So, DDR3 memory can almost immediately hit higher actual frequencies than DDR2 SDRAM, without any modifications or improvements of the semiconductor manufacturing process. However, the above described technique also has another side to it: unfortunately, it increases not only memory bandwidth, but also memory latencies. As a result, we shouldn’t always expect DDR3 SDRAM to work faster than DDR2 SDRAM, even if it operates at higher frequencies than DDR2.
The final DDR3 SDRAM specification released by JEDEC recently describes a few modifications of this memory with frequencies from 800 to 1600MHz. The table below shows the major specifications of the memory modifications listed in the spec:
Considering that the latency of widely spread DDR2-800 SDRAM with 4-4-4 timings equals 10ns, we can really question the efficiency of DDR3 SDRAM at this time. It turns out that the new DDR3 can only win due to higher bandwidth that should make up for worse latency values. Unfortunately, the transition to DDR3 SDRAM is a forced measure to some extent. DDR2 has already exhausted its frequency potential completely. Although we can still push it to 1066MHz with some allowances, further frequency increase lowers the production yields dramatically thus increasing the price of the DDR2 SDRAM modules. That is why JEDEC didn’t standardize DDR2 SDRAM with working frequencies exceeding 800MHz, supporting the transition to DDR3 technology.
However, DDR3 SDRAM offers a few other useful improvements that will encourage not only the manufacturers but also the end users to make up their minds in favor of the new technology. Among these advantages I would like to first of all mention lower voltage of the DDR3 SDRAM modules that dropped down to 1.5V. It is 20% lower than the voltage of DDR2 SDRAM modules, which eventually results into almost 30% reduction in power consumption compared with DDR2 memory working at the same clock speeds. More advanced memory chips manufacturing technologies also contribute to this positive effect.
The BGA chip packaging also underwent a few modifications, and now it features more contact pins. This simplifies the chip mounting procedure and increases mechanical robustness of the ready solutions as well as improves signal quality at high frequencies.
They have also introduced some improvements to the DDR3 SDRAM signal protocol, as the memory bus frequency increased significantly. Now they use fly-by topology with on-module signal termination to transfer addresses, management and stabilization commands. It means that the signals are sent to all chips of the memory modules one by one, and not altogether at the same time.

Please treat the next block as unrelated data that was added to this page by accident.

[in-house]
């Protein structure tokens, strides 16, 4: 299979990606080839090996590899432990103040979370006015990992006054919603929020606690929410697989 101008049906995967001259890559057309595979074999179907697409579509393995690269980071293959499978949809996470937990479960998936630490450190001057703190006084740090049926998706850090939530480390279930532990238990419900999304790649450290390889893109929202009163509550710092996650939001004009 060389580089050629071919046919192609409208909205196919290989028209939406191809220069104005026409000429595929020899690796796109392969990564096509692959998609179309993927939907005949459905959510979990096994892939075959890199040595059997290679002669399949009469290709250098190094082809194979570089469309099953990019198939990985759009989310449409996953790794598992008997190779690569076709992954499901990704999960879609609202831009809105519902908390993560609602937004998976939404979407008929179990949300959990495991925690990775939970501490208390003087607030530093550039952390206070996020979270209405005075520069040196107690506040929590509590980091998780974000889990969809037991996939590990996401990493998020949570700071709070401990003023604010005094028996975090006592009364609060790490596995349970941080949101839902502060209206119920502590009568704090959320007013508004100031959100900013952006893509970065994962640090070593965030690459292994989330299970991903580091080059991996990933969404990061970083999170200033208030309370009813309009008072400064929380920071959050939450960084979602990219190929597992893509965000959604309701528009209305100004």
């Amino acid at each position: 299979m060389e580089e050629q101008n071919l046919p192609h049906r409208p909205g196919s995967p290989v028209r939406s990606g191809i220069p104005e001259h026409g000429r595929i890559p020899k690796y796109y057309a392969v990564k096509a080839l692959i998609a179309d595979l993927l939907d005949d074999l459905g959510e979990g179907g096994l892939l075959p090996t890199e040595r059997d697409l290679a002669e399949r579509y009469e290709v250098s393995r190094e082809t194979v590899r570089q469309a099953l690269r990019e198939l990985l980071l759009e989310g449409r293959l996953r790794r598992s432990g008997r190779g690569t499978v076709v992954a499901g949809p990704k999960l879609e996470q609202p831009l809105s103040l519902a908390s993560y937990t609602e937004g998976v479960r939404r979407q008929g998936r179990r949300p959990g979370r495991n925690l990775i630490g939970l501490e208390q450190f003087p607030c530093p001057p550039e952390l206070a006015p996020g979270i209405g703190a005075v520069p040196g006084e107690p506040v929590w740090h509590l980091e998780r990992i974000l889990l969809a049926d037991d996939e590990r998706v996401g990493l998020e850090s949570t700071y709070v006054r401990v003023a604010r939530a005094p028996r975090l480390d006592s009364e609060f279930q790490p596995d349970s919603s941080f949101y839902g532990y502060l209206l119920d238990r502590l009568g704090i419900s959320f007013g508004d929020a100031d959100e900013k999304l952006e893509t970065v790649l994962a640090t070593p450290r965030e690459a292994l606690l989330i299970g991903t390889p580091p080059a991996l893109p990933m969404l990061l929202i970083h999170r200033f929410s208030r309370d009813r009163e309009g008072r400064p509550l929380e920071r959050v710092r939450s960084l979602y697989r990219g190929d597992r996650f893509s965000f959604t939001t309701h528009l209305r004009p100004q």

As a result, the data reading/writing algorithms have also changed. DDR3 controller had to successfully recognize and process time shifts on data receipt from the chips generated by fly-by architecture used for commands transfer. This technique is known as read/write leveling.
Taking into account different voltage and protocols of DDR2 and DDR3 SDRAM, these two memory types are logically incompatible with one another. Although DDR2 and DDR3 memory modules both have 240 pins, they require different DIMM slots: the “notch” location has changed. That is why you will not be able to install DDR3 SDRAM DIMMs into DDR2 slots and the other way around.
Top - DDR3 SDRAM, bottom - DDR2 SDRAM
Yellow and orange slots – for DDR2 SDRAM,
green - for DDR3 SDRAM
I would like to point out one more thing about DDR3 SDRAM. The industry is not only shifting to DDR3 at this time, but they are also beginning to use 1 and 2Gbit memory chips. So, we can expect that 2GB and even 4GB memory modules to become very widely spread in future.
As for the life span of the DDr3 SDRAM in general, analysts believe that the next generation DDR4 SDRAM should come to replace it in 2011 or so.
So, DDR3 SDRAM should last for a little over 3 years in the high-performance market segment, i.e. pretty much the same as DDR2 SDRAM did.
To test our systems with DDR3 SDRAM we needed to get a good mainboard. It would be ideal to find two similar solutions on Intel P35 chipset that would differ from one another only by the type of supported memory. Although there are also hybrid platforms in the market these days that support both, DDR2 and DDR3 SDRAM at the same time, such as Gigabyte P35C-DS3R (we are going to offer you a detailed review of this solution later), we decided not to use this mainboard in our today’s test session on purpose. To ensure support of both memory interfaces, they had to make certain BIOS modifications that had not the best effect on the platform performance.
Luckily, we had Asus P5K3 Deluxe mainboard that (together with Asus P5K Deluxe) met all the requirements for such a test session. It is very similar to Asus P5K Deluxe that we have already reviewed before. The only things different are the cooling system on the chipset and support of DDR3 SDRAM.